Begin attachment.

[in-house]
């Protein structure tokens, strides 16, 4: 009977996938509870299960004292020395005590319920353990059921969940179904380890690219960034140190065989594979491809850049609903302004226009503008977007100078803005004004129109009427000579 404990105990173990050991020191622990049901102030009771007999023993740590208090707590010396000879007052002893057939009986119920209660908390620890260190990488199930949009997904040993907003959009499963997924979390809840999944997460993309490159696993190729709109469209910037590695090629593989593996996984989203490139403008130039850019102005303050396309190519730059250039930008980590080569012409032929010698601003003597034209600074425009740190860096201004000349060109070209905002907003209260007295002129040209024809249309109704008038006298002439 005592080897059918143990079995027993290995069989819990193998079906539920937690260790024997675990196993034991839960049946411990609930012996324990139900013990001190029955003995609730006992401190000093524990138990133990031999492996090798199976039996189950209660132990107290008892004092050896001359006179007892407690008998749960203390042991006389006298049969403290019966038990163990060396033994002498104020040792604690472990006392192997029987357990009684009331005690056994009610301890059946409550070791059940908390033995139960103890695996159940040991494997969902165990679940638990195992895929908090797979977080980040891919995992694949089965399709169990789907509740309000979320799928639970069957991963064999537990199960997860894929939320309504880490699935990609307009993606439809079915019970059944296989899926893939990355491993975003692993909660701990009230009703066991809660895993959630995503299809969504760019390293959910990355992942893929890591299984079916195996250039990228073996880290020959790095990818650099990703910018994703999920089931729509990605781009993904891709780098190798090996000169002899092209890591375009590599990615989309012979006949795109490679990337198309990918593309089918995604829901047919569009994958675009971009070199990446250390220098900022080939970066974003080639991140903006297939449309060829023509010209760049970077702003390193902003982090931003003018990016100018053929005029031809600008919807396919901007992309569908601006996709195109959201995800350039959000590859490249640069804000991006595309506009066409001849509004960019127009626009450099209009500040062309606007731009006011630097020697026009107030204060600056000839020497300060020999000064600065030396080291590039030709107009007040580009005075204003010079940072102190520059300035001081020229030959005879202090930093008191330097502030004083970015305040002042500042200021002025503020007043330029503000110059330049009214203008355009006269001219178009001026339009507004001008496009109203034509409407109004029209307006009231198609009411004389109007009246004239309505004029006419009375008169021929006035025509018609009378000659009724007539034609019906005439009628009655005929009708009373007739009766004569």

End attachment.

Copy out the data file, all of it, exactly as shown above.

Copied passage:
[in-house]
């Protein structure tokens, strides 16, 4: 009977996938509870299960004292020395005590319920353990059921969940179904380890690219960034140190065989594979491809850049609903302004226009503008977007100078803005004004129109009427000579 404990105990173990050991020191622990049901102030009771007999023993740590208090707590010396000879007052002893057939009986119920209660908390620890260190990488199930949009997904040993907003959009499963997924979390809840999944997460993309490159696993190729709109469209910037590695090629593989593996996984989203490139403008130039850019102005303050396309190519730059250039930008980590080569012409032929010698601003003597034209600074425009740190860096201004000349060109070209905002907003209260007295002129040209024809249309109704008038006298002439 005592080897059918143990079995027993290995069989819990193998079906539920937690260790024997675990196993034991839960049946411990609930012996324990139900013990001190029955003995609730006992401190000093524990138990133990031999492996090798199976039996189950209660132990107290008892004092050896001359006179007892407690008998749960203390042991006389006298049969403290019966038990163990060396033994002498104020040792604690472990006392192997029987357990009684009331005690056994009610301890059946409550070791059940908390033995139960103890695996159940040991494997969902165990679940638990195992895929908090797979977080980040891919995992694949089965399709169990789907509740309000979320799928639970069957991963064999537990199960997860894929939320309504880490699935990609307009993606439809079915019970059944296989899926893939990355491993975003692993909660701990009230009703066991809660895993959630995503299809969504760019390293959910990355992942893929890591299984079916195996250039990228073996880290020959790095990818650099990703910018994703999920089931729509990605781009993904891709780098190798090996000169002899092209890591375009590599990615989309012979006949795109490679990337198309990918593309089918995604829901047919569009994958675009971009070199990446250390220098900022080939970066974003080639991140903006297939449309060829023509010209760049970077702003390193902003982090931003003018990016100018053929005029031809600008919807396919901007992309569908601006996709195109959201995800350039959000590859490249640069804000991006595309506009066409001849509004960019127009626009450099209009500040062309606007731009006011630097020697026009107030204060600056000839020497300060020999000064600065030396080291590039030709107009007040580009005075204003010079940072102190520059300035001081020229030959005879202090930093008191330097502030004083970015305040002042500042200021002025503020007043330029503000110059330049009214203008355009006269001219178009001026339009507004001008496009109203034509409407109004029209307006009231198609009411004389109007009246004239309505004029006419009375008169021929006035025509018609009378000659009724007539034609019906005439009628009655005929009708009373007739009766004569």